84 TUTOR: Susan Brockman (PhD)
The Odyssey is a work of Western literature that almost everyone knows something about but few have actually read. Odysseus' escape from the Cyclops, his surviving the deadly call of the Sirens and Penelope's tricking of her suitors have become part of our common culture. The Odyssey is a foundational work. Yet, what does it have to say to the modern reader? In your odyssey through The Odyssey, you will study the complexity of its characters, their self-awareness and their joy in blurring the lines of truth and fiction. Powerful men, women and gods weave their tales and cloth, spin webs of identity and mystery and re-knit the fabric of their world.
Students will receive a copy of the poem and some hand-outs and plot synopses. It is not expected that anyone has read the whole poem-or even parts of it-in advance. We'll read selected passages aloud together, in keeping with the expectation that the poem would be recited, not read silently, and I'll do my best to fill in the gaps. What follows is a basic (and hopefully intriguing) outline of our time together, subject to adjustment in real-time.
Day 1: Introduction: The World of Odysseus and the Odyssey
Books 1-4: A Fatherless boy, an unravelled world and the search for a missing story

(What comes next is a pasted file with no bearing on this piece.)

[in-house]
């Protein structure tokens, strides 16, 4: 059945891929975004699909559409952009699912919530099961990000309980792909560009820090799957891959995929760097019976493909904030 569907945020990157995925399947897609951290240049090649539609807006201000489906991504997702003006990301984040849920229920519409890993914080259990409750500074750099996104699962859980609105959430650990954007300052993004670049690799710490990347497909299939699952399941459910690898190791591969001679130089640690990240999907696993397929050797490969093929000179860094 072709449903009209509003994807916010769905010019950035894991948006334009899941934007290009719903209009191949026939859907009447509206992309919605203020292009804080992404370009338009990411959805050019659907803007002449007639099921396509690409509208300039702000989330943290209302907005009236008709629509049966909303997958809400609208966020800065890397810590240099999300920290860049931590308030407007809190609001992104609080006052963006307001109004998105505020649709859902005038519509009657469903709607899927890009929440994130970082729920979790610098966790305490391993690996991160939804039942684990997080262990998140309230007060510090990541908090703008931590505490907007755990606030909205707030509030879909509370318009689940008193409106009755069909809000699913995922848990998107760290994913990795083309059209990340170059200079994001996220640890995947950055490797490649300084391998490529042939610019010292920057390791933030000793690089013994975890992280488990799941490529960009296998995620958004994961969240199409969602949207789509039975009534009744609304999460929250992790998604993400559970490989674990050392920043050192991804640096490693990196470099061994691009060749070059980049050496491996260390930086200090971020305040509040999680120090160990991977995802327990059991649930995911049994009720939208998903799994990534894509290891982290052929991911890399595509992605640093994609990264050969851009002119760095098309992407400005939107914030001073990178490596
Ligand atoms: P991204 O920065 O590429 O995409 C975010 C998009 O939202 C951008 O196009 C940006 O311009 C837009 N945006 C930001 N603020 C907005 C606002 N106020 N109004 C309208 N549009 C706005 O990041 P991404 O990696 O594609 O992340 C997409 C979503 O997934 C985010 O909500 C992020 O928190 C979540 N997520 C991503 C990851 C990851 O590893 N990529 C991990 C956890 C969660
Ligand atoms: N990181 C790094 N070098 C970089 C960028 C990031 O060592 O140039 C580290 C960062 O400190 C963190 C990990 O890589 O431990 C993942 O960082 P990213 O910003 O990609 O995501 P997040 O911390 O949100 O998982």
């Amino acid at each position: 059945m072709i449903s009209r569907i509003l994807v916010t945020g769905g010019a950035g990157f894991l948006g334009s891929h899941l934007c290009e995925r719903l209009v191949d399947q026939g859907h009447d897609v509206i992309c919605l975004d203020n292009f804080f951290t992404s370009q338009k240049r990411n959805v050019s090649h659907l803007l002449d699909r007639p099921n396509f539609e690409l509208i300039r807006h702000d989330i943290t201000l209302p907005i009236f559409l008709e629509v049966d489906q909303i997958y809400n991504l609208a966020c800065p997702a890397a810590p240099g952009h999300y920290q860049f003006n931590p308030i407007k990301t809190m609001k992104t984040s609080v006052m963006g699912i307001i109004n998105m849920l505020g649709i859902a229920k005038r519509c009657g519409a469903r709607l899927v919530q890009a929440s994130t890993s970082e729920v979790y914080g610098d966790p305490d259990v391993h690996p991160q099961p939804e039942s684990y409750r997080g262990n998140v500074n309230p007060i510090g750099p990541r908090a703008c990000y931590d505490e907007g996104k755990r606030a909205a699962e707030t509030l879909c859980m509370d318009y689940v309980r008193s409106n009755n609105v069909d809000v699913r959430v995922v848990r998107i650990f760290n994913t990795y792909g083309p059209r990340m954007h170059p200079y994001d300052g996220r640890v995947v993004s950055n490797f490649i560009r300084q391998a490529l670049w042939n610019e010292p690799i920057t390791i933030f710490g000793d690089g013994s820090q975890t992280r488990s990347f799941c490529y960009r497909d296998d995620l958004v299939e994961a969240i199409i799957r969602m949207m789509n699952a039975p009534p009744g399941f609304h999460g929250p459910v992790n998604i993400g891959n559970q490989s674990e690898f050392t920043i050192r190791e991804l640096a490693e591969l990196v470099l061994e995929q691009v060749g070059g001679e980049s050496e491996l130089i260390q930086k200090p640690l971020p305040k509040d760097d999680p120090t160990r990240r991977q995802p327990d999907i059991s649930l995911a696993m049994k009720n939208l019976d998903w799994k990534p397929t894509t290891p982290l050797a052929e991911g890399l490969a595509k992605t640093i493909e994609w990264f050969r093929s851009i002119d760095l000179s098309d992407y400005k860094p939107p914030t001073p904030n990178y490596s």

Day 2: Books 5-8: We find the hero but he must find himself
Books 9-10: Telling his own tales - Adventures in Wonderland
Day 3: Books 11-13: To Death and back and finally home alone but where and what is home?
Books 14-16 A Kingly swineherd and lying tales truer than truth
Day 4: Books 17-18: The beggar at the palace gate - Nobody for sure this time
Books 19-20: Wooing your wife, dreams and questions, recognition deflected; plans made
Day 5: Books 21-14: Becoming Odysseus: The Contest of the Bow, the secret of the Marriage Bed, a day of human and divine reckoning, reweaving the fabric of Ithaca
Last thoughts: Why was Homer such a bad novelist? A problematic ending? No ending? The odysseys continue.
With a Ph.D. in Comparative Literature, Susan has taught at the City University of New York and at Stuyvesant High School for 35 years. She likes to say that she's taught "many things to many people" but mostly Classical Literature in translation, Latin and Greek, and Linguistics. She delights in helping students find how completely alive the Classical world is today. No need to make it relevant; it requires only some keys to the workings of ancient minds and being human. She hopes to enlighten and entertain, and welcomes moments of awe whenever she and her students can find them.
All courses run for 5 days
WK 1 8 Jul - 12 Jul
WK 2 15 Jul - 19 Jul
WK 3 22 Jul - 26 Jul
WK 4 29 Jul - 2 Aug
9.15AM to 12.15PM
1.45PM to 4.30PM
All Day Courses
9.15AM to 4.30PM